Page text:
Cáceres-Jensen, Lizethly; Rodríguez-Becerra, Jorge; Parra-Rivero, Joselyn; Escudey, Mauricio; Barrientos, Lorena; Castro-Castillo, Vicente

    2013-10-15

    Diuron sorption kinetic was studied in Andisols, Inceptisol and Ultisols soils in view of their distinctive physical and chemical properties: acidic pH and variable surface charge. Two types of kinetic models were used to fit the experimental dates: those that allow to establish principal kinetic parameters and modeling of sorption process (pseudo-first-order, pseudo-second-order), and some ones frequently used to describe solute transport mechanisms of organic compounds on different sorbents intended for remediation purposes (Elovich equation, intraparticle diffusion, Boyd, and two-site nonequilibrium models). The best fit was obtained with the pseudo-second-order model. The rate constant and the initial rate constant values obtained through this model demonstrated the behavior of Diuron in each soil, in Andisols were observed the highest values for both parameters. The application of the models to describe solute transport mechanisms allowed establishing that in all soils the mass transfer controls the sorption kinetic across the boundary layer and intraparticle diffusion into macropores and micropores. The slowest sorption rate was observed on Ultisols, behavior which must be taken into account when the leaching potential of Diuron is considered. Copyright © 2013 Elsevier B.V. All rights reserved.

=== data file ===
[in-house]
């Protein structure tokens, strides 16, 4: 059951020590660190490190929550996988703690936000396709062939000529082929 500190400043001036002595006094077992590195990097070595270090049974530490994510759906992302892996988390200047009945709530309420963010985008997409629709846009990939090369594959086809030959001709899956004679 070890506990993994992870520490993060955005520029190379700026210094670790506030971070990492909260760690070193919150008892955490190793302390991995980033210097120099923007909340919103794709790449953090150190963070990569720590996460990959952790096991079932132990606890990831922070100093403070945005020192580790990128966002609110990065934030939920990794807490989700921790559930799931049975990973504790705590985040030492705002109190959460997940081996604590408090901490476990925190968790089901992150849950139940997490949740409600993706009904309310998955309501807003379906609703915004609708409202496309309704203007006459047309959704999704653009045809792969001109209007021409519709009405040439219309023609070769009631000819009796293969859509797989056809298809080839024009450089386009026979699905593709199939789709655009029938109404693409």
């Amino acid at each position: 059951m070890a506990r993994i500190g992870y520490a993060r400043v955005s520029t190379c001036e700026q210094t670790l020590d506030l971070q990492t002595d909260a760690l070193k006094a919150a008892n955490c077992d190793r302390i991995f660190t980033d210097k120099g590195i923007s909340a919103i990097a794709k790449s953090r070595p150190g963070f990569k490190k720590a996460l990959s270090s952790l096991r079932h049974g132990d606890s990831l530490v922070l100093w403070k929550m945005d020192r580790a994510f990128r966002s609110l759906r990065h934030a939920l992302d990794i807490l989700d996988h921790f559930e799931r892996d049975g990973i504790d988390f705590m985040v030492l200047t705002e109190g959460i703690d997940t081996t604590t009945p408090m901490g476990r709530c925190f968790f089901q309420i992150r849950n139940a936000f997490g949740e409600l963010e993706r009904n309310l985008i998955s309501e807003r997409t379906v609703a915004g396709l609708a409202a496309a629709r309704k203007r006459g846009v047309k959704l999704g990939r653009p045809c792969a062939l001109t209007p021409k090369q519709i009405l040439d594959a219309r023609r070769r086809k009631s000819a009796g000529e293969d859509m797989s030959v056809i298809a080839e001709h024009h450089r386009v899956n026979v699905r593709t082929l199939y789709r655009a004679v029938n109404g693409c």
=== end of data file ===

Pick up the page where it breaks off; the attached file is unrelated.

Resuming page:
9. Common clay and shale

    Science.gov (United States)

    Virta, R.L.

    2000-01-01